It could not even be claimed that the negative headline was caused by taking a direct quote from an opposition councillor.

Perhaps it was felt by some that the story needed to be "sexed-up" or that it could be twisted enough to show a cut by any means possible?

The council report, the article and the media release were all fair and reasonable; the headline was something else.

COUN PETER HARRAND, Executive Member for Adult Health and Social Care

Lights that slow the flow

I am a regular user of the A63 Selby Road from Garforth to the outer ring road. Over the past decade traffic has greatly increased, especially with the opening of the A1-M1 link road. The new traffic lights which have recently been put into use do not help the traffic flow on the A63 eastbound on the roundabout with the A1-M1. At 7am there are longer tailbacks than usual and the journey time has been increased greatly as the lights only let four cars through at a time! Obviously safety is greater as you no longer have vehicles especially HGVS pulling off the motorway and forcing drivers to take emergency action!

Many people have to use this junction through necessity. Ideally we would all like to be able to be at home etc but people have to work where their jobs take them and public transport is not always an option.

L Precious, Swillington.

Good service from GNER

In the interest of access, inclusion and an overall exemplary customer service, it is to be sincerely hoped that GNER do retain the franchise to operate the east coast main line route. This is a key route for many people and the quality of the GNER operation, number of carriages, station support, plus the number of staff working on the trains demonstrates a real commitment to service standards, something which sadly is not the case for some other operators who run trains without enough carriages or staff, resulting in overcrowding and very limited mobility with no one to provide assistance if required.

GNER customer support for disabled customers, both at Leeds station and on board, is exemplar and following the excellent story by Nigel Scott (YEP, January 22) regarding GNER's success in its bid to run an extra 12 weekly services between Yorkshire and the capital, it's now even more crucial that GNER secure the future operation of this important route.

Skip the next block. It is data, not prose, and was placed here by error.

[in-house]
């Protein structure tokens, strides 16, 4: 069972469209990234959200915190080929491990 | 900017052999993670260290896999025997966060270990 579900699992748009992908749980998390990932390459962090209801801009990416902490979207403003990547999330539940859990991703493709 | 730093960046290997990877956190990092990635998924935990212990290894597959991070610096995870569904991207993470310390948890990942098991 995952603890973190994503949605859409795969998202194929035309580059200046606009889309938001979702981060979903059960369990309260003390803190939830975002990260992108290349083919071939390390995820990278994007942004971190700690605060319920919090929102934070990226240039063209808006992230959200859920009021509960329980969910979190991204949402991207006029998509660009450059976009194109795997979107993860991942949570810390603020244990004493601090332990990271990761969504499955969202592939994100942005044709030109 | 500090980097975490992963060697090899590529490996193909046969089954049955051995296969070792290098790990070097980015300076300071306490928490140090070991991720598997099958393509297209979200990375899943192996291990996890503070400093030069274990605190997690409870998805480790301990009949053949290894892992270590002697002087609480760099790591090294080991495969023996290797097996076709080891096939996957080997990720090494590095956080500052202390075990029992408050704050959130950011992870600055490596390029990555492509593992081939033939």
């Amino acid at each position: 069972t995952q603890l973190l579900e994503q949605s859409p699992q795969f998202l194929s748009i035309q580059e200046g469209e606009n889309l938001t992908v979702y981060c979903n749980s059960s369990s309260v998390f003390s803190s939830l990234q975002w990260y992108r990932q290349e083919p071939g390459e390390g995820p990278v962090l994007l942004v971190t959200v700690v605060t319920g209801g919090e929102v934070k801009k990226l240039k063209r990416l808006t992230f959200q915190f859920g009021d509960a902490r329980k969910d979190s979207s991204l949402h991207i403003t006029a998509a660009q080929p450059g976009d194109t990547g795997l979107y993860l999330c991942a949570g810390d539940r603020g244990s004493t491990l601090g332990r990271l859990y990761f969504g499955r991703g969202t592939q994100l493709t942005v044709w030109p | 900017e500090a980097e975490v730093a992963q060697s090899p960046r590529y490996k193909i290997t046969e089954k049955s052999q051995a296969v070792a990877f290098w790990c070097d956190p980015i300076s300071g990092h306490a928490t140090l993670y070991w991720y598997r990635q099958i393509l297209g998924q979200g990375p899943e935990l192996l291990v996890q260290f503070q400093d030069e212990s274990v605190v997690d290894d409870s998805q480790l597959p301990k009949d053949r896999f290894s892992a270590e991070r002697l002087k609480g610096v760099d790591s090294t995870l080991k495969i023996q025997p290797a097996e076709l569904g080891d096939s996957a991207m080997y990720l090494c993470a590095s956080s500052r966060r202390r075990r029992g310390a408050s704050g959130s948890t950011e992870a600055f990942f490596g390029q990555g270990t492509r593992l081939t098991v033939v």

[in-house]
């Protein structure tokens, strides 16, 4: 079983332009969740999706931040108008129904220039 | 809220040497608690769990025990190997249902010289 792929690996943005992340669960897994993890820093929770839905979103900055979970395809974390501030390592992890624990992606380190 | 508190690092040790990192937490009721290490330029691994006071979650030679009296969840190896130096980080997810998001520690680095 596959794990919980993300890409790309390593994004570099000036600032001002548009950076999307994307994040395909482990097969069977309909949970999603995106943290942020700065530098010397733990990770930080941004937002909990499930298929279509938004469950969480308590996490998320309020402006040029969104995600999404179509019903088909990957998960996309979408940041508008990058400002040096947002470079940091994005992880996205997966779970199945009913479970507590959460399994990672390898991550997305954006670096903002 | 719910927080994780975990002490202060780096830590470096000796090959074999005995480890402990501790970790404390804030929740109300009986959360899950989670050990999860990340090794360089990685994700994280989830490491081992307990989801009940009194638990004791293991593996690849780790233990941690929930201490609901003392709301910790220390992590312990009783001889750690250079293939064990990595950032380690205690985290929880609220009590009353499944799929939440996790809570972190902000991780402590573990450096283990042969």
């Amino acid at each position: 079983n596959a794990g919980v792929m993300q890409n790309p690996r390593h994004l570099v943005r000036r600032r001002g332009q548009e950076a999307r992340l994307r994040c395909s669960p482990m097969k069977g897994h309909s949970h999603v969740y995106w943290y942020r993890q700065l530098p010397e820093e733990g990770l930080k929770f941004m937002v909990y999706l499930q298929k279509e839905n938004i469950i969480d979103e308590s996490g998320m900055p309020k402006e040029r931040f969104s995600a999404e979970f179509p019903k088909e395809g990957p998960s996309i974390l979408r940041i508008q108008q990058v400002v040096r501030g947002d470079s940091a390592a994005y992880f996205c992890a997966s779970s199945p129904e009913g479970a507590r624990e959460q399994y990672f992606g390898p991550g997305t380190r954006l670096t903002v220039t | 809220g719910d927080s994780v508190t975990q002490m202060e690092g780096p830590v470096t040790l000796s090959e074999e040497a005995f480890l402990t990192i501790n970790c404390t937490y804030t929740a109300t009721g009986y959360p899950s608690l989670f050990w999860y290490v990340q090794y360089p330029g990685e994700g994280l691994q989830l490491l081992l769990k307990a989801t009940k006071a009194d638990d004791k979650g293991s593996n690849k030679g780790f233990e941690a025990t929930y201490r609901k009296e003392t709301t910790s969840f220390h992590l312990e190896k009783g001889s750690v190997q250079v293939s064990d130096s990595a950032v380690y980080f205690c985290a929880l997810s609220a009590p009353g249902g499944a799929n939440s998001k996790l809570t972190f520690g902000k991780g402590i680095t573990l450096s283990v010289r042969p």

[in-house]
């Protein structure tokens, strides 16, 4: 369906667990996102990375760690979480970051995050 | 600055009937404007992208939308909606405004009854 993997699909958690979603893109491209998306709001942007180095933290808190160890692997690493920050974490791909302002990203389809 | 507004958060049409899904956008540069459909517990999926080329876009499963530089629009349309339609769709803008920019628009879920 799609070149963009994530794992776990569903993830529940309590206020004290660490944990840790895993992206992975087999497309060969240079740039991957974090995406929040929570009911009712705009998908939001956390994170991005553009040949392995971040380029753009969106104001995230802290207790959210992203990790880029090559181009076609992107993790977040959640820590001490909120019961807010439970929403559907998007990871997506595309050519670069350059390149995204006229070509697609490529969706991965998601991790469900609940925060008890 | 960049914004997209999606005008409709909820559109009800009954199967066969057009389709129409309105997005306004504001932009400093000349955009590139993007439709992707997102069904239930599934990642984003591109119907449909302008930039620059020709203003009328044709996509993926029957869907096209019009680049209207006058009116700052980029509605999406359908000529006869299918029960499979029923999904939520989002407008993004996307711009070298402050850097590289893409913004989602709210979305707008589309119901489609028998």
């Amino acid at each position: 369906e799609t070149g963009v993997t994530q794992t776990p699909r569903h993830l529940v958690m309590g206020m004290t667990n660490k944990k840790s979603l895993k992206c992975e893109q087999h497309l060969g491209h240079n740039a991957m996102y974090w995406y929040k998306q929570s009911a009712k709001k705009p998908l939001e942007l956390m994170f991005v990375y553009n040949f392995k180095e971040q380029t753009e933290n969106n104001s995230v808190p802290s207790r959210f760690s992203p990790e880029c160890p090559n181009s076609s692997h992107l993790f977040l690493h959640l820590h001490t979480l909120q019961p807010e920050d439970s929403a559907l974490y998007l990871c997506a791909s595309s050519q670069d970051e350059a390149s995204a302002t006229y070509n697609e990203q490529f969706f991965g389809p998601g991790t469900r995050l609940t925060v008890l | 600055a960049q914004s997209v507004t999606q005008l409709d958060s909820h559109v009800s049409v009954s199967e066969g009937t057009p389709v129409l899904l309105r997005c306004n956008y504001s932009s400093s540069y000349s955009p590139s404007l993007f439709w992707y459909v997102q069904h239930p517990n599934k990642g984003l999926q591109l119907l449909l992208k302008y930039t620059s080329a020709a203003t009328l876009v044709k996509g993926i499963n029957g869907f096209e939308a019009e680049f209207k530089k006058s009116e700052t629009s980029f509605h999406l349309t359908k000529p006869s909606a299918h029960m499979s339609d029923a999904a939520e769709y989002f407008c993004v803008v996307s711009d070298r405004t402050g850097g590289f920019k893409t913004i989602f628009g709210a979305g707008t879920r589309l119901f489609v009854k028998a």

Tim McSharry, Access Committee for Leeds, Mariners Resource Centre, Beeston

Access bus lets us down

I would like to speak for a few residents concerning the Access bus service.

We have used this service for the past seven years, every Saturday, with no problems when Leeds City Council ran the service, but since last September/October, when Wakefield Council took over, we have had more let-downs and poor service.

They send taxis instead of the bus but we are all disabled in many ways. I suffer from osteoarthritis and cannot get into or out of a taxi.

The Access bus is always letting us down. I thought that was the whole purpose of this service – for people with disabilities.

We rely on this service for our weekly shopping and do not get out any other time.

We are disgusted with Wakefield Council. All we get is "we're short of drivers" but they should not have taken on the job if they could not carry the service out. It's not our fault that they are short of drivers. I think they are just making excuses.

I know this service has nothing more to do with Leeds City Council but thought this had to be made public. We are really concerned.

MRS W LANDS, Sheltered Housing, Leeds

Climate change is our priority

Contrary to Coun Adam Ogilvie's letter (YEP, January 25), tackling climate change is actually a major priority for Leeds City Council.

Last year, the council signed the Nottingham Declaration on Climate Change. This commits us to producing a strategy to tackle the causes and impacts of climate change by next year.

This will see us contribute to the delivery of the Kyoto protocol and a target for CO2 reduction of 20 per cent by 2010. We are already striving to achieve that target, as shown by the fact our Fuelsavers team has referred 2,500 households in the last eight months for grants to improve the energy efficiency of their home.

And the council is well aware that it needs to lead by example. It is committed to reducing CO2 emissions generated by its own practices by 15 per cent between 2003 and 2008. It also has an environmentally responsible purchasing policy with the aim of reducing the negative effect on the environment of all products and services we buy.

We are determined to do all we can to tackle climate change. Whist we are already taking the positive actions described above, we will not be resting on our laurels. So Coun Ogilvie's view that climate change is not a priority for Leeds City Council is so misguided and out of date it's stuck in the fossil fuel age.

Coun Barry Anderson, Chair, City Services Scrutiny Board

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Does it matter if David Cameron smoked cannabis